In an effort to properly honor the innocent people who lost their lives during the 1921 race massacre in Tulsa, Oklahoma a second excavation for more remains of the site will begin today (October 19).
Phoebe Stubblefield, a forensic anthropologist at the University of Florida and whose great-aunt Anna Walker Woods had her home burned down in the massacre, is helping the search. She told the outlet, “I realize we can tell this story the way it needs to be told, now. The story is no longer hidden. We’re putting the completion on this event.”
She also added, “People, they were just robbed, white people coming in saying Black people had better property than they had and that that was just not right. Burning, thieving, killing wasn’t enough. They had to prevent Black people from recovering. Personally, professionally, spiritually I have an investment in this.”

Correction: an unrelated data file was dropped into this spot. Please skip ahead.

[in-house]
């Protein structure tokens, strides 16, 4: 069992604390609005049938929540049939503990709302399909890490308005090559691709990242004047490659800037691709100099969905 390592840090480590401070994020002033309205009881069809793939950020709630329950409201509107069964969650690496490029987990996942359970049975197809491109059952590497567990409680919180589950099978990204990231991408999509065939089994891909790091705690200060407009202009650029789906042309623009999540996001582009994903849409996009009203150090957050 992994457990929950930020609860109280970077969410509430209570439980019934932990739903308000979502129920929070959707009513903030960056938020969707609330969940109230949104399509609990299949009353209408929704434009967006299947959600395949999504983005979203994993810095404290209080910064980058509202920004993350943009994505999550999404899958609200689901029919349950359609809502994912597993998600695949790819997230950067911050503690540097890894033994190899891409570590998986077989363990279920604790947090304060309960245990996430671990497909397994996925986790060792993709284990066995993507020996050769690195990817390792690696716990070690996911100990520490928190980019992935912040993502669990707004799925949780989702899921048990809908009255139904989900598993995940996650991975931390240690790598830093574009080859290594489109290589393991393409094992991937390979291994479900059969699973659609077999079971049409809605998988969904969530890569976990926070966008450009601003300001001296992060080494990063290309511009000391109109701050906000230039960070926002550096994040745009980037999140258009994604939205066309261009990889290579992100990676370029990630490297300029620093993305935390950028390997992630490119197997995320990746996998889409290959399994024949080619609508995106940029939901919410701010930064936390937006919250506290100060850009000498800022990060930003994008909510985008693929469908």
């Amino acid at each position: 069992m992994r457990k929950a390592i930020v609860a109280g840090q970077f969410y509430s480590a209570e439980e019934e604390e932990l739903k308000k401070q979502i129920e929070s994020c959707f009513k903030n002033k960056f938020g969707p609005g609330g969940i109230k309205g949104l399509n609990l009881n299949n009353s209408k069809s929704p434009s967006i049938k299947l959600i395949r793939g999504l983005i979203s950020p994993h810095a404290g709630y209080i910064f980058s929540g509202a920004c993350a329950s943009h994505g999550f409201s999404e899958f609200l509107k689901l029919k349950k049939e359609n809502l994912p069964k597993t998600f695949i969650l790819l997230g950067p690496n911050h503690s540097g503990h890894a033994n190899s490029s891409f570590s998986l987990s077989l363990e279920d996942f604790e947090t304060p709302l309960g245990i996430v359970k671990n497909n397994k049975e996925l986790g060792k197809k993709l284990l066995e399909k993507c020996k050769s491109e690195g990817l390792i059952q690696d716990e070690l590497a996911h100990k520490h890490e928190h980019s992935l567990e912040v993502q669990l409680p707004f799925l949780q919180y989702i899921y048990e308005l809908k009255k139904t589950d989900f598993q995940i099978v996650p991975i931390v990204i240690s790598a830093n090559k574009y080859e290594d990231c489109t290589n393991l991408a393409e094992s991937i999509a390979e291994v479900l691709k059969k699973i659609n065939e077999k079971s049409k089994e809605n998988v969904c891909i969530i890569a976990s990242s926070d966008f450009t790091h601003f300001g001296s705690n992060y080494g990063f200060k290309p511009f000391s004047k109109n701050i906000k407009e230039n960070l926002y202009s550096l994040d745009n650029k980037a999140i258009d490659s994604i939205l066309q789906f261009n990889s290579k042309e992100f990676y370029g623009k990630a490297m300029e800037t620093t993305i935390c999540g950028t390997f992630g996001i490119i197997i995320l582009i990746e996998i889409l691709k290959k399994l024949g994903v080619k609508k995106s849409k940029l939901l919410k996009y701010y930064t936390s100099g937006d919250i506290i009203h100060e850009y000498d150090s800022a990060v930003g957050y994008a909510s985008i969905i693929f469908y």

In the attack, according to historical records, a racist white mob decimated the Greenwood District, a prosperous all-Black area of the city known colloquially as “Black Wall Street.” The scourge lasted two days from May 31 to June 1, 1921, killing at least 37 people -- according to official figures -- and resulted in millions of dollars in damage.
According to the Tulsa World, records and news articles say 18 Black victims of the terror attack were buried in Oaklawn Cemetery. Written and oral history cites Oaklawn as well as other cemeteries as locations where the remains of victims could be buried in unmarked graves. The location was also identified by subsurface scanning conducted last year.
The Associated Press says the actual death toll could approximately be 300.
(Photo by Win McNamee/Getty Images)